Re: Data vs. Information

  • From: Stephane Faroult <sfaroult@xxxxxxxxxxxx>
  • To: chet.justice@xxxxxxxxx
  • Date: Sat, 05 Sep 2009 09:11:39 +0200

chet justice wrote:
> I recently tried to make a case for views
> <>, in the last
> line of the post I wrote:
>     Records in a table typically constitute data. Tables, joined
>     together, in a view, tend to /*turn that data into information.*/
> A very good friend and mentor who has like 27 masters degrees took
> umbrage with this statement.  He said that data is information.
> While I don't necessarily disagree with him, I tried to frame it in
> the context of a database.  I've always been told, or read, or heard,
> that a database stores data and from that, you get information (in the
> form of queries, reports, etc).
> Am I off my rocker here?  Am I misinformed?  Or just misspeak?
> More than anything I think it was more of a theoretical discussion,
> but I have enough respect for this individual to give it further thought?
> Anyone have an opinion or links on the subject?
> chet
> -- 
> chet justice
> <>


  I have just read Nuno's answer, I second it and want to elaborate a
little - What is data is what you find in one particular column. What
you call "record" (which Chris Date would call "tuple") IS information,
because in one row of a table you create information by relating data
(that's why it's called "relational"). When in table EMP you say that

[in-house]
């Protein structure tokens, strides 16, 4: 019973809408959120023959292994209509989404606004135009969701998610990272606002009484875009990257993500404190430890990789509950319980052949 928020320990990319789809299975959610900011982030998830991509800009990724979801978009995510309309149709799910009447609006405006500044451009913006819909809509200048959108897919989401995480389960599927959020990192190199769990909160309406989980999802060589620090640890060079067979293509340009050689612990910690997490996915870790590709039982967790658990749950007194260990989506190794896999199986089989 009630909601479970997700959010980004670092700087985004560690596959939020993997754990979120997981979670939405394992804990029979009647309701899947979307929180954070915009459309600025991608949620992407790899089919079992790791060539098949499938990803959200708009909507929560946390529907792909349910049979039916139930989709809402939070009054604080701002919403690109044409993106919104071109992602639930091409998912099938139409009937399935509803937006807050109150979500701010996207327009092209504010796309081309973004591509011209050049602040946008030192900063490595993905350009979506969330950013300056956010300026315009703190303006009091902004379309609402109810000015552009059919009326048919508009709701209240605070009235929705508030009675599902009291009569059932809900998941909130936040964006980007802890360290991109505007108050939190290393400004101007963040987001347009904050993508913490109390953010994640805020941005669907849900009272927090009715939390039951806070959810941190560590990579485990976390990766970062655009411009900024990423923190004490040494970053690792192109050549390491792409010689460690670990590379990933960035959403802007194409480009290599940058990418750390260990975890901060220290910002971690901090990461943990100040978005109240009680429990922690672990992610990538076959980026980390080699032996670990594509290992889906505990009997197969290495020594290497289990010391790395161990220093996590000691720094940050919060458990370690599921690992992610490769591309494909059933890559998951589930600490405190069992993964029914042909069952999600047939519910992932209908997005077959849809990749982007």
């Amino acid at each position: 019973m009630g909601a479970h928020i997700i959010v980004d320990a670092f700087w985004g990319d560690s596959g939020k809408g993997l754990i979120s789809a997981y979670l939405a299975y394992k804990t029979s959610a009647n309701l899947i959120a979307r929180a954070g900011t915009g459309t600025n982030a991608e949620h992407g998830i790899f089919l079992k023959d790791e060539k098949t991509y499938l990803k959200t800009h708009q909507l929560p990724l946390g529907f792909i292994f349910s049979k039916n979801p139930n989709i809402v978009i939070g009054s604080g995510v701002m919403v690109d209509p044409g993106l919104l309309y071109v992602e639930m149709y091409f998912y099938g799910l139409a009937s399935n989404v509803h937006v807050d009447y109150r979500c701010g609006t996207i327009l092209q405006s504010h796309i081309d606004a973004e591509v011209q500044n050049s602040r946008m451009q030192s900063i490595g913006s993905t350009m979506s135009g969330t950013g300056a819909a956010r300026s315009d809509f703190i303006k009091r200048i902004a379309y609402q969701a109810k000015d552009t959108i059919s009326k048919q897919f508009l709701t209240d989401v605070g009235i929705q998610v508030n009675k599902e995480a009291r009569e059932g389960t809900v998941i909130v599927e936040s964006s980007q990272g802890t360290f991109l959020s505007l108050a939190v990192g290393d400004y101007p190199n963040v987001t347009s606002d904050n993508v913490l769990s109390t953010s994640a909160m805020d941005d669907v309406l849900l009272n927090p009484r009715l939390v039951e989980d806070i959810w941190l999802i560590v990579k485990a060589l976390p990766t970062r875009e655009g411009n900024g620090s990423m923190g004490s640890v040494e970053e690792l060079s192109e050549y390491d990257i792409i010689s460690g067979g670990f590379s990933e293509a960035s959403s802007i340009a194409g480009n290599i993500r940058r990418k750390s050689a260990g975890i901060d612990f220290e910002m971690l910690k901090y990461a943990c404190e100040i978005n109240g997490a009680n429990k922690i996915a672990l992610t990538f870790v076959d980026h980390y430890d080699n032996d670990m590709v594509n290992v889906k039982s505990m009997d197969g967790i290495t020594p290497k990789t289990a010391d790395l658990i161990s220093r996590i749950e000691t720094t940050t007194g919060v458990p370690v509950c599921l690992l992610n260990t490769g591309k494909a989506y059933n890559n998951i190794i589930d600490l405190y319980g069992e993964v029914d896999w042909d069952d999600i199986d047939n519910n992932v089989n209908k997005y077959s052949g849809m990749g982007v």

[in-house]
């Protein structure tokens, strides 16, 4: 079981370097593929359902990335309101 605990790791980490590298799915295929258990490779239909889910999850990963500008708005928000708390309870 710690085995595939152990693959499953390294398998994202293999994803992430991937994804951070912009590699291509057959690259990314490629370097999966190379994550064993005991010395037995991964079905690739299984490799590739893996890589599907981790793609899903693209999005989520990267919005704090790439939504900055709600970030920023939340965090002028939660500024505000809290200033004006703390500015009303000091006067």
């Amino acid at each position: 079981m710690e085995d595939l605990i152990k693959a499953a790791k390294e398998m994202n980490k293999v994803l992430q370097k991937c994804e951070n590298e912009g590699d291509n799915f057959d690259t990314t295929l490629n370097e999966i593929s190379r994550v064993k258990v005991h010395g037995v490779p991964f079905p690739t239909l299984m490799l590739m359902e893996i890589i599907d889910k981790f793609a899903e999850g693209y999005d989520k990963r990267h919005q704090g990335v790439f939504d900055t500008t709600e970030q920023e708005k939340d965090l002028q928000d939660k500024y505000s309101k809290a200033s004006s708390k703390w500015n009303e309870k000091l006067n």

King is President and earns a miserable 5000 (not even 7 times more than
the lowest salary - this guy should be locked up), that's information.
King, President and 5000 mean nothing by themselves and are just data.
Data isn't information, but two related pieces of data are.

Now, joins in themselves don't create information - everything is
already here. Views are just an alternate vision, that may be more
appropriate in certain cases, like using polar rather than Cartesian
coordinates is more appropriate for studying some mathematical
functions. Or like a change of base in a vector space. And if your views
are soundly built, they should exhibit all the main characteristics of
tables - they should have keys (a set of columns that uniquely
identifies each rows), they should be in 1NF with respect to the
questions they are expected to answer (this is a tricky point - but if
you are just interested in lists of people in departments, having a
column in a view  that contains a list of names doesn't violate 1NF. It
violates it if afterwards you want to split it up to check each name).
Modeling depends on what you want to do with the data, and it may be
that an application relies on a set of views that might have been tables
in their own right if the application has been in isolation.

I hope that if you're still confused, it's at a higher level :-).

Stephane Faroult
RoughSea Ltd <>


Other related posts: